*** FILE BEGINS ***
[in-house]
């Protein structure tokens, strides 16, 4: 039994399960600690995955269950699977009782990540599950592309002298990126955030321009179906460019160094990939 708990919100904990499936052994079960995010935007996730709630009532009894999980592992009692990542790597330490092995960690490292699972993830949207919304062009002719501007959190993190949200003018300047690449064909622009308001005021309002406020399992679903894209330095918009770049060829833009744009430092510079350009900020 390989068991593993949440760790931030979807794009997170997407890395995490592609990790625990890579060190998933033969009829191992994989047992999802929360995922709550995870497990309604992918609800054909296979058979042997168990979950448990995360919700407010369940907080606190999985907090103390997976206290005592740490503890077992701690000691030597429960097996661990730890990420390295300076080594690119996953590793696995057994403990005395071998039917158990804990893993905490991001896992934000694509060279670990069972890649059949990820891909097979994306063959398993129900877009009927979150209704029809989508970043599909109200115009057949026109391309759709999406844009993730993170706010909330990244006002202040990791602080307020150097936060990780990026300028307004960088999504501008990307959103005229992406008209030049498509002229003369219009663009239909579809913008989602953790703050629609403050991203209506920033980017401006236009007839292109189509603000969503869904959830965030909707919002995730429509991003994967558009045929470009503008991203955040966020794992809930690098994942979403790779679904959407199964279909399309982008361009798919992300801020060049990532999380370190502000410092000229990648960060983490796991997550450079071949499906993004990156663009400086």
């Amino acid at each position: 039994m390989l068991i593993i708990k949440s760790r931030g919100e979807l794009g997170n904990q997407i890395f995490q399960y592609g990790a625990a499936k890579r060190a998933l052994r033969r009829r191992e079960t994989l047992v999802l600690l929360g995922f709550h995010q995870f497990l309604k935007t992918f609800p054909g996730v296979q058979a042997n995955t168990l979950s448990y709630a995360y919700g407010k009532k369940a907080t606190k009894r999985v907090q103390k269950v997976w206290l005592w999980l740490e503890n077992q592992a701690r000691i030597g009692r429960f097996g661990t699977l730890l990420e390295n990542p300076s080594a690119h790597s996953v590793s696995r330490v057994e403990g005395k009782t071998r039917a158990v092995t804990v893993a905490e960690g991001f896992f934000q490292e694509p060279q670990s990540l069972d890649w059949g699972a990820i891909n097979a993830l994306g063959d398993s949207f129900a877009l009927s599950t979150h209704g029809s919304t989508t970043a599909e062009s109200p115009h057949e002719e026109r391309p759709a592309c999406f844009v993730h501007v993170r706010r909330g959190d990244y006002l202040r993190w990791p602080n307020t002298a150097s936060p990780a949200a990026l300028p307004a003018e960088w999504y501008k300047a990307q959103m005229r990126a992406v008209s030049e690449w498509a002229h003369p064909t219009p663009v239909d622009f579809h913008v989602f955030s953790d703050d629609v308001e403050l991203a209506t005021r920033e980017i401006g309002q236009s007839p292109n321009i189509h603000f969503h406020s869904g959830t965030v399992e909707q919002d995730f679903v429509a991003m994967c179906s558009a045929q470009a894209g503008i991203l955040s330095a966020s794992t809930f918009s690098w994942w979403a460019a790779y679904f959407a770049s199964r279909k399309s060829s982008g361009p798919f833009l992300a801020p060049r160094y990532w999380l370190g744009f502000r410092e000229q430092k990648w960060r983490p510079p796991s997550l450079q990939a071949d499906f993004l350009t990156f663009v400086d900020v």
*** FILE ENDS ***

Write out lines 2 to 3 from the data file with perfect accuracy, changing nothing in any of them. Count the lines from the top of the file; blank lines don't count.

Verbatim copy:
């Protein structure tokens, strides 16, 4: 039994399960600690995955269950699977009782990540599950592309002298990126955030321009179906460019160094990939 708990919100904990499936052994079960995010935007996730709630009532009894999980592992009692990542790597330490092995960690490292699972993830949207919304062009002719501007959190993190949200003018300047690449064909622009308001005021309002406020399992679903894209330095918009770049060829833009744009430092510079350009900020 390989068991593993949440760790931030979807794009997170997407890395995490592609990790625990890579060190998933033969009829191992994989047992999802929360995922709550995870497990309604992918609800054909296979058979042997168990979950448990995360919700407010369940907080606190999985907090103390997976206290005592740490503890077992701690000691030597429960097996661990730890990420390295300076080594690119996953590793696995057994403990005395071998039917158990804990893993905490991001896992934000694509060279670990069972890649059949990820891909097979994306063959398993129900877009009927979150209704029809989508970043599909109200115009057949026109391309759709999406844009993730993170706010909330990244006002202040990791602080307020150097936060990780990026300028307004960088999504501008990307959103005229992406008209030049498509002229003369219009663009239909579809913008989602953790703050629609403050991203209506920033980017401006236009007839292109189509603000969503869904959830965030909707919002995730429509991003994967558009045929470009503008991203955040966020794992809930690098994942979403790779679904959407199964279909399309982008361009798919992300801020060049990532999380370190502000410092000229990648960060983490796991997550450079071949499906993004990156663009400086």
């Amino acid at each position: 039994m390989l068991i593993i708990k949440s760790r931030g919100e979807l794009g997170n904990q997407i890395f995490q399960y592609g990790a625990a499936k890579r060190a998933l052994r033969r009829r191992e079960t994989l047992v999802l600690l929360g995922f709550h995010q995870f497990l309604k935007t992918f609800p054909g996730v296979q058979a042997n995955t168990l979950s448990y709630a995360y919700g407010k009532k369940a907080t606190k009894r999985v907090q103390k269950v997976w206290l005592w999980l740490e503890n077992q592992a701690r000691i030597g009692r429960f097996g661990t699977l730890l990420e390295n990542p300076s080594a690119h790597s996953v590793s696995r330490v057994e403990g005395k009782t071998r039917a158990v092995t804990v893993a905490e960690g991001f896992f934000q490292e694509p060279q670990s990540l069972d890649w059949g699972a990820i891909n097979a993830l994306g063959d398993s949207f129900a877009l009927s599950t979150h209704g029809s919304t989508t970043a599909e062009s109200p115009h057949e002719e026109r391309p759709a592309c999406f844009v993730h501007v993170r706010r909330g959190d990244y006002l202040r993190w990791p602080n307020t002298a150097s936060p990780a949200a990026l300028p307004a003018e960088w999504y501008k300047a990307q959103m005229r990126a992406v008209s030049e690449w498509a002229h003369p064909t219009p663009v239909d622009f579809h913008v989602f955030s953790d703050d629609v308001e403050l991203a209506t005021r920033e980017i401006g309002q236009s007839p292109n321009i189509h603000f969503h406020s869904g959830t965030v399992e909707q919002d995730f679903v429509a991003m994967c179906s558009a045929q470009a894209g503008i991203l955040s330095a966020s794992t809930f918009s690098w994942w979403a460019a790779y679904f959407a770049s199964r279909k399309s060829s982008g361009p798919f833009l992300a801020p060049r160094y990532w999380l370190g744009f502000r410092e000229q430092k990648w960060r983490p510079p796991s997550l450079q990939a071949d499906f993004l350009t990156f663009v400086d900020v």